I haven't been a devoted follower of 10 Items or Less, but I have occasionally caught episodes on TBS over the last two years since its debut, and I always found the show to be quite amusing and light and charming in its own rough, rag-tag way. I understand that quite a few people have a hard-on for the show because it "apes" The Office too closely, coming up short of that brilliant show in their minds because 10 Items or Less is neither as funny, nor as cruel and dark as The Office. Therefore, it's seen as "less valuable or meaningful" in a society that looks askance at anything that suggests sunny fluffiness first in its comedy. While I do think there is an underlying irony to the show that fits in nicely with other "improvicoms" like Arrested Development or It's Always Sunny in Philadelphia, and while it may not be as consistent in generating relentless yocks like Curb Your Enthusiasm or The Office, when it does deliver, 10 Items or Less had me laughing, and I'm not sure what else you could ask of a TV comedy.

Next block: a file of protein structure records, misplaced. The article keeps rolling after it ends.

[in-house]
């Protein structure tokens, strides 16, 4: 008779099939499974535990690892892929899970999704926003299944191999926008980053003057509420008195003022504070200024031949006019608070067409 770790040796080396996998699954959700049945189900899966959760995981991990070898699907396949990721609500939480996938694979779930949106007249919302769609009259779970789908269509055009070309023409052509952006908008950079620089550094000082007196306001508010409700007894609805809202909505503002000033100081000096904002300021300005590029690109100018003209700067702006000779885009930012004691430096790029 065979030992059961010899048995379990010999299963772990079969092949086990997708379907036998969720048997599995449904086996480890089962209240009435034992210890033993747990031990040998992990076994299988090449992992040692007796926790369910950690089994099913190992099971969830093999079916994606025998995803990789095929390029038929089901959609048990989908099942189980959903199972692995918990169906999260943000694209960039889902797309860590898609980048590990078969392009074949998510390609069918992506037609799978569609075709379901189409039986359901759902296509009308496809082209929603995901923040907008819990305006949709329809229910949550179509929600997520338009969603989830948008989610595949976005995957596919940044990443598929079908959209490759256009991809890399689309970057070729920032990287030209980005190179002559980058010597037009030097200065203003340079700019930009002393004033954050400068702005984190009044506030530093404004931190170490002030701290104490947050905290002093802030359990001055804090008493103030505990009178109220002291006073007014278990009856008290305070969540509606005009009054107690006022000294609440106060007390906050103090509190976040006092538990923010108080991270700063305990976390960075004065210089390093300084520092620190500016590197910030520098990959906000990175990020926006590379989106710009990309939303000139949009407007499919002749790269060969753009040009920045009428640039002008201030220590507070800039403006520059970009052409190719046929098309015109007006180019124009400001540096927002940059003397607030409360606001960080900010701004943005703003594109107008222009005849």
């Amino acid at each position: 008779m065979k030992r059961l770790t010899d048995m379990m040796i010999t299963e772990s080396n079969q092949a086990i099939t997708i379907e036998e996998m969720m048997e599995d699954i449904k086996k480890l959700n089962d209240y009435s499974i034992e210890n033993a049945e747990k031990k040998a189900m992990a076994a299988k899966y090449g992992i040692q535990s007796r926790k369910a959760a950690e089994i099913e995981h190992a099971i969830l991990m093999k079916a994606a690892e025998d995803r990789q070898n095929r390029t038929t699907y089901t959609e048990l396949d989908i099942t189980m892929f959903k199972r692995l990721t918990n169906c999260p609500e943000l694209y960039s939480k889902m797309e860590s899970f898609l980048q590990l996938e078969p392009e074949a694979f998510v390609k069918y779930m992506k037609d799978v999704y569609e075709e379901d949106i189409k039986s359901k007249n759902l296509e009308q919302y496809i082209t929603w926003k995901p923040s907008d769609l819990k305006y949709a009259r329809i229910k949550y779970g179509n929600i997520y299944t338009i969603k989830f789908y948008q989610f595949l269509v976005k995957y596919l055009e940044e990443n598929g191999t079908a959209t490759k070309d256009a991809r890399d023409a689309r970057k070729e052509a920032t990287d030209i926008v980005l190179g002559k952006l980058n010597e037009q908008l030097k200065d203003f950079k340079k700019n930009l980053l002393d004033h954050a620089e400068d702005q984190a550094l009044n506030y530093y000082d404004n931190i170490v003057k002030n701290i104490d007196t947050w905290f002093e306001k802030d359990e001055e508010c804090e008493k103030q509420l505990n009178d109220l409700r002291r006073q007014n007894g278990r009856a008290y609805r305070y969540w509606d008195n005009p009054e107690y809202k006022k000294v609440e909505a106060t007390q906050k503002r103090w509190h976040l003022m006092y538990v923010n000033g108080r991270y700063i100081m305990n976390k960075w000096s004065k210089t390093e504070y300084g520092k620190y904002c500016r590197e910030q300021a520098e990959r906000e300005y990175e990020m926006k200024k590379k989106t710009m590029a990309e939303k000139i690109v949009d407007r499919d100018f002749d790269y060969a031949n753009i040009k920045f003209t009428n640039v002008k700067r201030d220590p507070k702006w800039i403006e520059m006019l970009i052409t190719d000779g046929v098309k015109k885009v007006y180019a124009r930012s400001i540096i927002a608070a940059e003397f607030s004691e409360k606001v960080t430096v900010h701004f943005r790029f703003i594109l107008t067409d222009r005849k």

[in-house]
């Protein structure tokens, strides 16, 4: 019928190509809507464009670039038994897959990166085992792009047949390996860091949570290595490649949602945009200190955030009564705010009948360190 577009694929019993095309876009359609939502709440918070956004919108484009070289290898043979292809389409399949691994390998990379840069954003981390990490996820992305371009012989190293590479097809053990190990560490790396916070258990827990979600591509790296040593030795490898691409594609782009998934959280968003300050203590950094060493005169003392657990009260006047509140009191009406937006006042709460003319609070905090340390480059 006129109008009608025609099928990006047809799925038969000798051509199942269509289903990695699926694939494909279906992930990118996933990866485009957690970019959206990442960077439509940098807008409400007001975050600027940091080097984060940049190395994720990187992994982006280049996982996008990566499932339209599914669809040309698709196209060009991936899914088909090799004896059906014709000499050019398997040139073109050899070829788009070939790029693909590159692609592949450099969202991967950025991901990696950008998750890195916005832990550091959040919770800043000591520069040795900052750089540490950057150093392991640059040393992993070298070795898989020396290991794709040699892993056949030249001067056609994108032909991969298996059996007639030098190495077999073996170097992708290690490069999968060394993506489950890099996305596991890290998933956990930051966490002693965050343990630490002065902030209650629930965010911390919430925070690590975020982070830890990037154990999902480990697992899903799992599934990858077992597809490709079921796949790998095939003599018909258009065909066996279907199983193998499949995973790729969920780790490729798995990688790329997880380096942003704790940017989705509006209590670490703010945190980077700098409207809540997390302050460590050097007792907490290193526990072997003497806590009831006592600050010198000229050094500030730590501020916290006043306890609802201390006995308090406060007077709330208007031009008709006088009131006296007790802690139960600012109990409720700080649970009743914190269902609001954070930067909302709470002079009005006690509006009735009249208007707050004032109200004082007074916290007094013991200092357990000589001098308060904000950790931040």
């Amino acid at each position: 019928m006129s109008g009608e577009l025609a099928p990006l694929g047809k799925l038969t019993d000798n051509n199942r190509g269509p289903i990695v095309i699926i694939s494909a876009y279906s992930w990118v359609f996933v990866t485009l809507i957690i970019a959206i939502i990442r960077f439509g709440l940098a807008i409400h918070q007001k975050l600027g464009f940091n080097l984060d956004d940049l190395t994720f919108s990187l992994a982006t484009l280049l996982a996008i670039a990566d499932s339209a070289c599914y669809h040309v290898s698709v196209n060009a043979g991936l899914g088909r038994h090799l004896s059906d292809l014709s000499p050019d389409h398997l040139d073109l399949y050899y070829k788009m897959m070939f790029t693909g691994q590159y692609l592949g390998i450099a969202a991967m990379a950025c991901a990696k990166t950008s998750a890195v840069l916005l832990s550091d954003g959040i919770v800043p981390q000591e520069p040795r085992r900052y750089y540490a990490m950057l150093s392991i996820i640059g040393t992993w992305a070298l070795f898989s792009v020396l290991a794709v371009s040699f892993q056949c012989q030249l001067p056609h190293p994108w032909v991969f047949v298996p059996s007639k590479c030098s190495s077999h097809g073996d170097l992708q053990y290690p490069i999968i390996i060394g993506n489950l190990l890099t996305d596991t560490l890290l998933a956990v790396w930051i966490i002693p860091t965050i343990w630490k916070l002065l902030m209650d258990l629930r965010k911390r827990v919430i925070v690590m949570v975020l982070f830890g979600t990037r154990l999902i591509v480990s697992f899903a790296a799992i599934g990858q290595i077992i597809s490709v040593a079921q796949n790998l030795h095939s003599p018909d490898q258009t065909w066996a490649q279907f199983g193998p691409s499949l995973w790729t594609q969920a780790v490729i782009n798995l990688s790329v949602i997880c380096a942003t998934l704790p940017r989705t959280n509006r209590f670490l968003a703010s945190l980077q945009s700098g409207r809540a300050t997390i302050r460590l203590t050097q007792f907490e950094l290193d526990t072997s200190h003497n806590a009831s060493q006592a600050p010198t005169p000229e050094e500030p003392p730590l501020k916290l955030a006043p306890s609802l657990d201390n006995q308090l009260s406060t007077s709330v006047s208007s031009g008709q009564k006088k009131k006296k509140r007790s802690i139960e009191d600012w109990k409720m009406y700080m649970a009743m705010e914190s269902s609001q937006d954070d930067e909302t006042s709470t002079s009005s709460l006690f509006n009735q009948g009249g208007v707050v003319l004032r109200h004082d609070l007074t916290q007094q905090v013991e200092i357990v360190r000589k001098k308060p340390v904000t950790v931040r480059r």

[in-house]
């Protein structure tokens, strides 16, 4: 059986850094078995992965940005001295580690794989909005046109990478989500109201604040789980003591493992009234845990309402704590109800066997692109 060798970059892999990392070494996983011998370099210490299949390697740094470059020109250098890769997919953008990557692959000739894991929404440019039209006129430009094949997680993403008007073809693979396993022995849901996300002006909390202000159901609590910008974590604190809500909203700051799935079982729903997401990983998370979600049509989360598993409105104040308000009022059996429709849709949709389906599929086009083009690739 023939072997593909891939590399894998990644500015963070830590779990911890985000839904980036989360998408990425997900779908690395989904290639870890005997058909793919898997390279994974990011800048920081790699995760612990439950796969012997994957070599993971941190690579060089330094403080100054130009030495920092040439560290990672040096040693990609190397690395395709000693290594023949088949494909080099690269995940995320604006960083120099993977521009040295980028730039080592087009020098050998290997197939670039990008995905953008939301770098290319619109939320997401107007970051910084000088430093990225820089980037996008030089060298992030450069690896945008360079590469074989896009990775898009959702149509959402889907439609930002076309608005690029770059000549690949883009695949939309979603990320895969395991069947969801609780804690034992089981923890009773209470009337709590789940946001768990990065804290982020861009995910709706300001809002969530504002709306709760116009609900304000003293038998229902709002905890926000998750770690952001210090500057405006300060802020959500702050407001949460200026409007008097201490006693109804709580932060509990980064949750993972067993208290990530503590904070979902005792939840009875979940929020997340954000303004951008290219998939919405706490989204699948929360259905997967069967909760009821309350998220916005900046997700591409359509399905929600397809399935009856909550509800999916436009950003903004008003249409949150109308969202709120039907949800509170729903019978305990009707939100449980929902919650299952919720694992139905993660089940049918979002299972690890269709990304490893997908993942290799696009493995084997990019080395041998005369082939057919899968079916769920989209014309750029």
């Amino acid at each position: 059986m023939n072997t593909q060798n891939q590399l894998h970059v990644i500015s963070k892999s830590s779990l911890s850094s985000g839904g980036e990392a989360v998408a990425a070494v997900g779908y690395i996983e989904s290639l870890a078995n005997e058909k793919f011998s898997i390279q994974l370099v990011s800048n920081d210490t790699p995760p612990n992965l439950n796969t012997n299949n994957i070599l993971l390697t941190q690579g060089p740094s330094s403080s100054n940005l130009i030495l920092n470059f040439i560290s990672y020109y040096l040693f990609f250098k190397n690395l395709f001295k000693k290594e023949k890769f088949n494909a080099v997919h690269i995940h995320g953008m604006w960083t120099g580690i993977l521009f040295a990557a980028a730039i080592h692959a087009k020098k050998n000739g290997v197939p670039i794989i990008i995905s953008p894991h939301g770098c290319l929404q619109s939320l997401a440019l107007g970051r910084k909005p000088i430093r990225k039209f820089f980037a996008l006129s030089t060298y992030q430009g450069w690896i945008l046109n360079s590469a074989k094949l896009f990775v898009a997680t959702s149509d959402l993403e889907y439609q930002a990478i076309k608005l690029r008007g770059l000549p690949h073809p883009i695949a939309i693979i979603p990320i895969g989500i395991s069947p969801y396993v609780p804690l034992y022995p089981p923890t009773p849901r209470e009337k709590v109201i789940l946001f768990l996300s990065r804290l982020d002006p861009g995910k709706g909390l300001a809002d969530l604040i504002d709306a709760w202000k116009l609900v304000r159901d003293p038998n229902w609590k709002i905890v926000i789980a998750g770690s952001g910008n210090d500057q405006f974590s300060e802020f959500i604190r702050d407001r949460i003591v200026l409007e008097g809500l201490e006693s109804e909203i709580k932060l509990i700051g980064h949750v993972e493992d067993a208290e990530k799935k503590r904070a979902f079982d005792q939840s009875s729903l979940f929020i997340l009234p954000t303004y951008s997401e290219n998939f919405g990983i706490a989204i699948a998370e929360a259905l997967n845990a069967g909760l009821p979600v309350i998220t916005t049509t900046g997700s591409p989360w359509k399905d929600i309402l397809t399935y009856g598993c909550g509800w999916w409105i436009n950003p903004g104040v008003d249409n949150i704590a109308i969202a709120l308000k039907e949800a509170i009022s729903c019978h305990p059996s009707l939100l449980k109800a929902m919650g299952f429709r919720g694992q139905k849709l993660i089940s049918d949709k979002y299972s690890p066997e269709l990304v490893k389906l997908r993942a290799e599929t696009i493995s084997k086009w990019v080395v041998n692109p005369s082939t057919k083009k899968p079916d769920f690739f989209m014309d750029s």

But along with that freedom comes an expectation (at times an unrealistically high one, considering the excellent examples of "improvicoms" that debuted before 10 Items or Less) that the show can't be anything less than consistently, uproariously funny, each and every time out of the box. Of course, anyone who's experienced improv in a theatrical setting will know that more often than not, the misfires outnumber the bulls-eyes, but when TV fans find out that a show like 10 Items or Less can pick and choose its improv moments, and edit them down into an episode, the expectation is: every one of those scenes better be fall-down funny. Or else. Well...they're not all fall-down funny in 10 Items or Less, but then again, I don't think The Office knocks it out of the park each and every time it steps up to the plate, either. If I laugh more than I sit silently during an average episode of 10 Items or Less, then it's a success - regardless of whether or not it matches up to unrealistic expectations of what an "improvicom" could or should be.